Bearded dragons are omnivorous animals, so they eat insects, fruits, and veggies. However, their diet varies drastically based on age. Baby and young bearded dragons require a lot more protein and fats, so 80% of their meals consist of insects, with the rest of 20% being fruits and veggies.
Adult bearded dragons reverse those values completely. Due to their slower metabolic rates, they only need 20% insects but 80% fruits and veggies for the additional fibers. These aid in digestion, preventing constipation and impaction.
But we’re not here to discuss that, but rather about the bearded dragon’s predilection towards a specific larva. More specifically, we’re talking about hornworms. Can bearded dragons eat them, are they nutritious, and what else should you learn about them?
Let’s check it out!
Are Hornworms Safe for Bearded Dragons?
Yes, they are, generally speaking. However, I have some mentions to…mention:
- Size matters – If the hornworm is too big, your beardie will choke on it. If that doesn’t happen, the hornworm may get stuck in the intestinal tract, leading to impaction, which, in turn, can degenerate into paralysis and death. If you don’t think that that’s likely, think again. Impaction is quite common among both bearded dragons and reptiles in general. To prevent that, make sure that the hornworm is no larger than the distance between the beardie’s eyes.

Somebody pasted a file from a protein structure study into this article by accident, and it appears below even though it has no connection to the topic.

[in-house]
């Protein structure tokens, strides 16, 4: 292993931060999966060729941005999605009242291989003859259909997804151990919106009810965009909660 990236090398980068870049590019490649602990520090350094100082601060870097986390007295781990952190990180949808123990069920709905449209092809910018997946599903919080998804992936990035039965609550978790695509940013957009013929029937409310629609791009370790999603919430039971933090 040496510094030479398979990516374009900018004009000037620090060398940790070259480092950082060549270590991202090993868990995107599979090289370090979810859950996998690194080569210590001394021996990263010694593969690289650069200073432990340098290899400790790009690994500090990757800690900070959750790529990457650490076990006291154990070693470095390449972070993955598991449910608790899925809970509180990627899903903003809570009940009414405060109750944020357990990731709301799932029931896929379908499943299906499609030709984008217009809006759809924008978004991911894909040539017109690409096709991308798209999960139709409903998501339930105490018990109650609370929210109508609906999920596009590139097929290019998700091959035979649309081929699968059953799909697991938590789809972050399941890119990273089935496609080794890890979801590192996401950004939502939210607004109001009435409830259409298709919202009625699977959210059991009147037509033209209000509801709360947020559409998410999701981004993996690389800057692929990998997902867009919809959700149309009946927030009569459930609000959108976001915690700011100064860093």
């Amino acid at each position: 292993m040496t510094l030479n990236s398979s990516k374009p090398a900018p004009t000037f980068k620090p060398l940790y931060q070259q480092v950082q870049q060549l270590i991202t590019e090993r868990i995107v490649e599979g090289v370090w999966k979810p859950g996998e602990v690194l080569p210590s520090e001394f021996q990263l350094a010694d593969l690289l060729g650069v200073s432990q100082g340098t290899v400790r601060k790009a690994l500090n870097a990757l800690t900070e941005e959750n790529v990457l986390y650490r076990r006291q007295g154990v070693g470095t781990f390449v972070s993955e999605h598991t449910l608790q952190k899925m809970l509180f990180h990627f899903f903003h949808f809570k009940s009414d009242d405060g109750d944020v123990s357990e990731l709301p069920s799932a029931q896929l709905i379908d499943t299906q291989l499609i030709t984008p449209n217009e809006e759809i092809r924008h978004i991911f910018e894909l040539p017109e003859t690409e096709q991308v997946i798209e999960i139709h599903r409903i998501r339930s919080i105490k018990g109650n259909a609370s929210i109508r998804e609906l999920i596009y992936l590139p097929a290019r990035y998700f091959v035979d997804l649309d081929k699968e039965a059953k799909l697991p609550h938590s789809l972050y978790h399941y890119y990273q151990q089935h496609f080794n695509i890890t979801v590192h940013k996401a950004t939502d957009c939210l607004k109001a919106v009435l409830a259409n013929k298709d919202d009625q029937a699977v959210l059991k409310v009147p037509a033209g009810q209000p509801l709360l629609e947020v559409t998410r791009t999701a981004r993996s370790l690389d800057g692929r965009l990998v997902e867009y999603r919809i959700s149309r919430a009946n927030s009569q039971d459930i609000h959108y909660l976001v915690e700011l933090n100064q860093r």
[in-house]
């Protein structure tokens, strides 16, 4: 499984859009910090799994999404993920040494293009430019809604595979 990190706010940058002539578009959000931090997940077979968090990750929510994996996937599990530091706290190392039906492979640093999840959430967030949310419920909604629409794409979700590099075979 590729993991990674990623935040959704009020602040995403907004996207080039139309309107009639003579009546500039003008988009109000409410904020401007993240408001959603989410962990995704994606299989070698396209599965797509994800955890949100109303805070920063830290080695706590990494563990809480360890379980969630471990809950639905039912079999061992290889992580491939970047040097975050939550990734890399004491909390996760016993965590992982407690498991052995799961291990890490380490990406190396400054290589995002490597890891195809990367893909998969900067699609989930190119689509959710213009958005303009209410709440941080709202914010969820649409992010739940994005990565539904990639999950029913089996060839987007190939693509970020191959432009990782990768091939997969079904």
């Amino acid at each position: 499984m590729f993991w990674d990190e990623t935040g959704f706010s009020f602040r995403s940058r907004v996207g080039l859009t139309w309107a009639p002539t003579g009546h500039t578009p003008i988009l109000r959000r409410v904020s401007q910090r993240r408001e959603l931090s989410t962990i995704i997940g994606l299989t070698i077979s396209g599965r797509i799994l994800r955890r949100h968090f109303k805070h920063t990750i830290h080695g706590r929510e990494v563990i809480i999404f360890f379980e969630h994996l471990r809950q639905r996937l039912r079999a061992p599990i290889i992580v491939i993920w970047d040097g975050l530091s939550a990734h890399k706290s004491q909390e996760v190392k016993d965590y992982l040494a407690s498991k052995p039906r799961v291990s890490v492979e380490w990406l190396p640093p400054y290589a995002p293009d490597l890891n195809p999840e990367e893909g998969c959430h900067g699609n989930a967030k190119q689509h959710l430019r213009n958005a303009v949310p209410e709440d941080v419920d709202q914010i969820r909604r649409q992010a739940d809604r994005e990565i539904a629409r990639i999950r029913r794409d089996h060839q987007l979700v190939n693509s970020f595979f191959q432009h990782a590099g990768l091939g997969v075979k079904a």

- Hornworms bite – That’s right, these insects can bite. This is generally not a reason for concern because bearded dragons will eat them fast; they won’t have the opportunity to react. The problem occurs when you leave the hornworms in your beardie’s enclosure even after the reptile has done eating. Many people do this to prevent preparing another meal for their lizards. The meal is right there, waiting for them. The problem is that the live hornworms can crawl and bite the lizards. While their bites aren’t dangerous, they will sure bother and stress the beardie and prolonged reptile stress is a notorious killer.
- Sourcing your hornworms – You should always get your hornworms from trusted sources. I recommend setting up a feeder enclosure to provide you with a continuous supply. Although, truth be told, you most likely won’t need it since hornworms are mostly treats, not main courses. Even so, breeding the hornworms yourself eliminates the risk of contamination with parasites, bacteria, or environmental chemicals that can transmit to your beardie.
- Moderation is key – Hornworms possess some protein and minerals, but they’re mostly rich in fat. The exact type of thing that bearded dragons need little of. You should only feed your dragon one or 2 hornworms per week and complement the lizard’s diet with more nutritious elements along the way.
Benefits of Hornworms for Bearded Dragons
The primary benefit is the added protein and fat that can complement your bearded dragon’s diet. Beardies also love eating them, which can lift their spirits, especially if the worms are alive during the process. They will activate the lizard’s hunting instincts which doesn’t happen with dead worms.
Even so, you can use dead hornworms if you lack the means to grow live ones. Your beardie most likely won’t make the difference.
Risks of Hornworms for Bearded Dragons